It's not every small town that has a treasure like the Park City Museum. The museum is three floors full of interesting and interactive history about our little ski town, from the rough-and-tumble mining days through the development of the ski industry and houses a dungeon (the former jail) to boot. If you've never been or want to visit again, then mark your calendar for Tuesday, November 14 when entry is free of charge all day.
In addition to the numerous permanent exhibits detailing Park City's history, the museum is currently hosting The Way We Worked in the Trozer Gallery through January 10, 2018. A collaboration between the Smithsonian Institution and State Humanities Councils, the exhibit highlights the people who built America from the ground up: workers. Through photographs, artifacts, and compelling stories, you can travel through time and discover the diverse number of jobs and workplaces that Americans dedicated their lives to. Starting in the mid-19th century and moving forward into the 20th, the 150 years examined highlights the diversity of the American workforce, how the American dream attracted immigrants who wanted to build better lives, and the monumental shift from farms, factories, and mills to offices, stores, and restaurants.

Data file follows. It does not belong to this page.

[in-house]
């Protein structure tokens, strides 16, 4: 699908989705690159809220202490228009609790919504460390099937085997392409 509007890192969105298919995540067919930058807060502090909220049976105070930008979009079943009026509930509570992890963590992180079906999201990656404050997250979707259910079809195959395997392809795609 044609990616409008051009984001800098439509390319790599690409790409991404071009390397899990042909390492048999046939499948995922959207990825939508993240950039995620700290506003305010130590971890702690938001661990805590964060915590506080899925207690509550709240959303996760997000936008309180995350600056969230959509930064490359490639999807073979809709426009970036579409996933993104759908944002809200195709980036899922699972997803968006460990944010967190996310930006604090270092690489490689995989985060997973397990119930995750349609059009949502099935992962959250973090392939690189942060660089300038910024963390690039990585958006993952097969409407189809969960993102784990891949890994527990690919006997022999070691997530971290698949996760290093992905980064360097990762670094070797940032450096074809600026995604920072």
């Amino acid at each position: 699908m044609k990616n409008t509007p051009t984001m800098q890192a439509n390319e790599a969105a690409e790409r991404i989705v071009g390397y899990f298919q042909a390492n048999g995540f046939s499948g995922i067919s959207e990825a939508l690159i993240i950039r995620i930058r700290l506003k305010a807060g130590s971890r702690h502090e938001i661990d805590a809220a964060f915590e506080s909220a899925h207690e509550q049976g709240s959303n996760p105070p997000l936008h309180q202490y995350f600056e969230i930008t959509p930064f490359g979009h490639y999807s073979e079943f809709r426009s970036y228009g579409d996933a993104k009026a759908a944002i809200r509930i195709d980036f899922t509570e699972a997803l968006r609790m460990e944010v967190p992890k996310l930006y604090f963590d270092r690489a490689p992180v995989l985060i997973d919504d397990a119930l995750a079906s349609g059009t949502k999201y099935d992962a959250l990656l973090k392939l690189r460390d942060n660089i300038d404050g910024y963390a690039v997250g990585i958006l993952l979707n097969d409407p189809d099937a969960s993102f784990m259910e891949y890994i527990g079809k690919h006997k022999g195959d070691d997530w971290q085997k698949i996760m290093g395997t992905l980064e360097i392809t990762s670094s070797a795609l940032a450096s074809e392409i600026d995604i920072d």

The Way We Worked ties in closely to Park City's own history where mining not only attracted a vast workforce of miners, but also a myriad of others, including loggers, builders, bankers, and more. Fast forward to today, many of those jobs are gone, replaced by a robust ski and outdoor adventure tourism that continues to attract hundreds of workers to our town. You can delve into Park City's history, the societal riffs, and more through the museum's permanent exhibitions, including Mega Mine and Days of Ore, Muckers & Millionaires, Living in Park City, and more.
See you at the museum!